It seems that Teach couldn't stay away from Ocracoke, where many of his men still lived. At some point he met up with his old piratical friend Charles Vane. Flush with cash and booze, the two Captains and their crews put on a week long pirate party that scared the locals into thinking maybe all this chumming around with criminals wasn't such a good idea after all. Meanwhile, Teach went back to sea aboard his sloop Adventure where he raided English shipping just as he always had.

At this point, whether because of solicitation from the leaders of Bath Town or out of jealousy over Teach's deal with his rival in Carolina, Virginia's Governor Alexander Spotswood determined to take care of Teach once and for all. He sent two Royal Navy sloops of war commanded by Lieutenant Maynard to put Blackbeard out of business one way or another.

In November of 1718, Maynard's ship Ranger engaged Teach's Adventure. Maynard wrote that Teach called out he "...drank damnation to me and my men..." and that "...he would neither give nor take Quarter." Teach underestimated Ranger's numbers and boarded her after an initial bombardment from his cannon killed most men on Ranger's deck. The larger part of Maynard's company came up from below decks and the engagement turned to close, bloody combat. Teach was wounded by several pistol shots but he managed to make his way to Maynard and they hacked at one another until it appeared that the pirate would be victorious. A British sailor interceded and dealt Teach a death blow with his cutlass.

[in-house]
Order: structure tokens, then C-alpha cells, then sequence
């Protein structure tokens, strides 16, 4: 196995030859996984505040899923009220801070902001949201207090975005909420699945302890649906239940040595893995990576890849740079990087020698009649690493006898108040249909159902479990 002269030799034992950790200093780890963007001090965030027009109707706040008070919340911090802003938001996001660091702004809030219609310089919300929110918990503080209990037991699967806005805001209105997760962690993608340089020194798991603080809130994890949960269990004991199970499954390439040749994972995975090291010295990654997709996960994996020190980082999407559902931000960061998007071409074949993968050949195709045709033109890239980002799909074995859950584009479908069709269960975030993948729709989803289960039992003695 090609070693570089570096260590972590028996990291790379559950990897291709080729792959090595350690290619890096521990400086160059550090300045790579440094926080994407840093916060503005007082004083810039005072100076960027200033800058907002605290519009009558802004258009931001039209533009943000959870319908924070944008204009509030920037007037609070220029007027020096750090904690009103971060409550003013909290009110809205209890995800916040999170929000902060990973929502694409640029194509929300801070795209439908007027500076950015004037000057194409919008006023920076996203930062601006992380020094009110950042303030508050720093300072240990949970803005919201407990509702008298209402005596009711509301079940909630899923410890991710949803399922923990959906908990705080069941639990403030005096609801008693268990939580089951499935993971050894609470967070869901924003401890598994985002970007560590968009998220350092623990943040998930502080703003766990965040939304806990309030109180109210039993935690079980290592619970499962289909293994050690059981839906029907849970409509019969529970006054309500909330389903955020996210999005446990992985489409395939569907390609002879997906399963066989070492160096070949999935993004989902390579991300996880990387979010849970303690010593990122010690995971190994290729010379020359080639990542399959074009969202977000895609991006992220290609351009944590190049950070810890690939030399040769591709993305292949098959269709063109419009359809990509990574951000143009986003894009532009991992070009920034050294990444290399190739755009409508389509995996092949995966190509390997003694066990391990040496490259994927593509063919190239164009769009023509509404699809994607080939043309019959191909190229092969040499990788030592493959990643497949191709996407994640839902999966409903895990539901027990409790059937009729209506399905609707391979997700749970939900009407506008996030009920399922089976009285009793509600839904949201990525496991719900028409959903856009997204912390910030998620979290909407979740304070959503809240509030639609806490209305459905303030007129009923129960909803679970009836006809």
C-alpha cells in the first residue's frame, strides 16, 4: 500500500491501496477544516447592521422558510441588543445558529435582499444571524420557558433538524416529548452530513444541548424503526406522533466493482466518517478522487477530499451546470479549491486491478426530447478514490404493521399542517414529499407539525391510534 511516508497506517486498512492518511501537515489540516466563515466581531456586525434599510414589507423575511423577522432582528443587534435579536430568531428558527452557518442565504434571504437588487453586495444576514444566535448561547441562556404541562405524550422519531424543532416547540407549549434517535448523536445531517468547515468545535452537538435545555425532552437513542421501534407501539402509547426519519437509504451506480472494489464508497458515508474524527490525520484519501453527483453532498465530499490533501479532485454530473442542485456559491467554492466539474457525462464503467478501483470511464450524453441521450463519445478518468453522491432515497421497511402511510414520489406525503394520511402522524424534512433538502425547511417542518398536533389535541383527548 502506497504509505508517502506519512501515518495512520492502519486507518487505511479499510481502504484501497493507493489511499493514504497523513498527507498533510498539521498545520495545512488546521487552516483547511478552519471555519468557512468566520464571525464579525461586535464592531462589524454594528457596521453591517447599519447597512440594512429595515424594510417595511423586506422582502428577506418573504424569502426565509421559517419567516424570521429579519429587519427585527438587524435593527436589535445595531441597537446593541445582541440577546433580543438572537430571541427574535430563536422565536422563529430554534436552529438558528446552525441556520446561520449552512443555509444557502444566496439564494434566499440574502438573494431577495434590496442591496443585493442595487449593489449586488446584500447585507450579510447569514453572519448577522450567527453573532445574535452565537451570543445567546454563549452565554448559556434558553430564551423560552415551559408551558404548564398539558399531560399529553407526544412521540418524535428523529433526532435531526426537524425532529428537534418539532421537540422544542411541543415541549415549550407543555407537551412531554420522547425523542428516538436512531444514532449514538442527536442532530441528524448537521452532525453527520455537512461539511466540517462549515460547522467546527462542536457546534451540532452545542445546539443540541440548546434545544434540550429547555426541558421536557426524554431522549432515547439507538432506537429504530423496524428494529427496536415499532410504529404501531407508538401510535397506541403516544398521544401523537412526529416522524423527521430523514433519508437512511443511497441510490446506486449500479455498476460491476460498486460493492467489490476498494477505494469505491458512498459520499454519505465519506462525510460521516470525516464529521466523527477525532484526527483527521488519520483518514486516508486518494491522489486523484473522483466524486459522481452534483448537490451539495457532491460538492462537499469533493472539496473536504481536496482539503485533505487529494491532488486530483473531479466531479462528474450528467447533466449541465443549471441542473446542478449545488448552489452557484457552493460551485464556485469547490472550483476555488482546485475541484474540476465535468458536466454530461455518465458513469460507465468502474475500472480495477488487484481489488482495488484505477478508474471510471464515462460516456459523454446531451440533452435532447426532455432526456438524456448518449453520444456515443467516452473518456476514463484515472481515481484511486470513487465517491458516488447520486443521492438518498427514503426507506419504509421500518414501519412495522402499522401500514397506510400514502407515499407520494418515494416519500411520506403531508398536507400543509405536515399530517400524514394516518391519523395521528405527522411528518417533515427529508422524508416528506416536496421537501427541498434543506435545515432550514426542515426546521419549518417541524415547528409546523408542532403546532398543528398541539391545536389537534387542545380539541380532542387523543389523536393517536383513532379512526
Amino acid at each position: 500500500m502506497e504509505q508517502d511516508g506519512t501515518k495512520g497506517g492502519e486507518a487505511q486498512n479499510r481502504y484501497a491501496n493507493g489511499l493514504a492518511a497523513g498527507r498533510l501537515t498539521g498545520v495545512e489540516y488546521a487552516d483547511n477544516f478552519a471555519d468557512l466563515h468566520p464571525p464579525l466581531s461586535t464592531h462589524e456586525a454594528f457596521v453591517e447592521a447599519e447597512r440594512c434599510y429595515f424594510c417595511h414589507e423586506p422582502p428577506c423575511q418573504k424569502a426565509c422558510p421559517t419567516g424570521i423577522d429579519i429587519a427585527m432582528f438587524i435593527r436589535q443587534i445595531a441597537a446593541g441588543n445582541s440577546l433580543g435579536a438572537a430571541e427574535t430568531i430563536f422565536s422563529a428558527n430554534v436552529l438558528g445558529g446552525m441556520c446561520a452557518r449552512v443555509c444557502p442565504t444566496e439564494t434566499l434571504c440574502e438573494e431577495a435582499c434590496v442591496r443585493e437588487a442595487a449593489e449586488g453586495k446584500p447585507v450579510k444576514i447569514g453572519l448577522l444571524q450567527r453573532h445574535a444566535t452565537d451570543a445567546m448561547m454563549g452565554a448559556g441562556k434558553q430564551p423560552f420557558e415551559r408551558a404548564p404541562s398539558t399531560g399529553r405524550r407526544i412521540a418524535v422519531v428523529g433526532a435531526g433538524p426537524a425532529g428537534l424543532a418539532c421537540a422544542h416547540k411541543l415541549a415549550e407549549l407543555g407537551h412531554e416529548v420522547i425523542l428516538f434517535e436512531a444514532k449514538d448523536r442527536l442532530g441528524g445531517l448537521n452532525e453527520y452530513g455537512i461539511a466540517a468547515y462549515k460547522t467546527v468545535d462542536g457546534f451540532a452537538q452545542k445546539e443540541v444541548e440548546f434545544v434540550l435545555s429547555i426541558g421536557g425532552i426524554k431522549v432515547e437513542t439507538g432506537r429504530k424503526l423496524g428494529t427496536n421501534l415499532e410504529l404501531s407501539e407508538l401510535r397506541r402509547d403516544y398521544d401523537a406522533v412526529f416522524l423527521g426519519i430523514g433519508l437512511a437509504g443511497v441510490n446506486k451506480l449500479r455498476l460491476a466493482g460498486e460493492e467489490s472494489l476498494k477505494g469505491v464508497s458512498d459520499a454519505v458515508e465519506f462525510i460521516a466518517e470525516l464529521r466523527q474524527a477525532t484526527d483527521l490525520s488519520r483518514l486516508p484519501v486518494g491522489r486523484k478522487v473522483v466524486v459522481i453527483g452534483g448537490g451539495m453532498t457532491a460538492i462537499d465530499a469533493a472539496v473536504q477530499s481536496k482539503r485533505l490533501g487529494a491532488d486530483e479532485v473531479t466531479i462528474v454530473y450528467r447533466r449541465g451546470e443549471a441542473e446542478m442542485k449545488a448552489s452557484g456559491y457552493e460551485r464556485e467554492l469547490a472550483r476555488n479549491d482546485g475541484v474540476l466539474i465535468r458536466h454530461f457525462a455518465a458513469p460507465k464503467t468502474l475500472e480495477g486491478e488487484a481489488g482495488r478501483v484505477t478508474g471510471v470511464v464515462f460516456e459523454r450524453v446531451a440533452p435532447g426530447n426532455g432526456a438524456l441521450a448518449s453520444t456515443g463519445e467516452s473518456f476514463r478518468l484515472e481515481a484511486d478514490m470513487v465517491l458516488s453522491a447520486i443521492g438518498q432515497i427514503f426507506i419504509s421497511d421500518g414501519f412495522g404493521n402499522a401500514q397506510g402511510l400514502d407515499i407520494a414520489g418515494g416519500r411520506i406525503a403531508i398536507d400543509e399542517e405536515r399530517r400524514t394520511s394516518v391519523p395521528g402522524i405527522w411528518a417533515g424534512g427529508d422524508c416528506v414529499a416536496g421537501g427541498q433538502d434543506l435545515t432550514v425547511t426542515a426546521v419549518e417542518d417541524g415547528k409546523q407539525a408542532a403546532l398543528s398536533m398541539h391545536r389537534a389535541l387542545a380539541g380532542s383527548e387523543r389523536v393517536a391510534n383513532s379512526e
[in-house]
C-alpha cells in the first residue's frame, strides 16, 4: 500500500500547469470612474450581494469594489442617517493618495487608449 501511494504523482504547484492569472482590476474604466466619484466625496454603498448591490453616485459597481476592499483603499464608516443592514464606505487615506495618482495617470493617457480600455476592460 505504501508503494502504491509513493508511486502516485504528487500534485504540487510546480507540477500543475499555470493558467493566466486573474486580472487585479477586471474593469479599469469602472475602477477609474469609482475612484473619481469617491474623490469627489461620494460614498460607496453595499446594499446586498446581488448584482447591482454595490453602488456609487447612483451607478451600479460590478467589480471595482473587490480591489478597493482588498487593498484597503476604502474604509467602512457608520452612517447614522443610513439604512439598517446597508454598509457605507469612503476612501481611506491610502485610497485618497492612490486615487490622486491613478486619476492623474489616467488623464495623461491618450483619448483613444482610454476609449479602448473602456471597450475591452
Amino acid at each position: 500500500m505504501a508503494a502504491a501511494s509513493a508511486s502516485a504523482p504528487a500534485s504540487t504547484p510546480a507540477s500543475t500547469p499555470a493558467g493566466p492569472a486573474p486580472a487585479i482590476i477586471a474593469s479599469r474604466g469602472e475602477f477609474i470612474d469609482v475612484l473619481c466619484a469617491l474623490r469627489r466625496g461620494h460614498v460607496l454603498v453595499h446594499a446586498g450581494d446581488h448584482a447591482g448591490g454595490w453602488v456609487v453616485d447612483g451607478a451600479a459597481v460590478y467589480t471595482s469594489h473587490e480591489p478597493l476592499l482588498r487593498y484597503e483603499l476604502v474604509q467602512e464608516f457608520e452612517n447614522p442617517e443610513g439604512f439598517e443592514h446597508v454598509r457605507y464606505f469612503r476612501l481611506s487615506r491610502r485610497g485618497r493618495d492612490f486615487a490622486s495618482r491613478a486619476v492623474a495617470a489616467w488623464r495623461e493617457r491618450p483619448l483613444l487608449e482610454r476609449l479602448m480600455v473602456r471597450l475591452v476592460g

Teach's remaining crew was taken into custody and Ranger sailed back to Virginia with Teach's head hanging from her bowsprit. The prisoners were tried in Williamsburg and all thirteen men were hanged in March of 1719.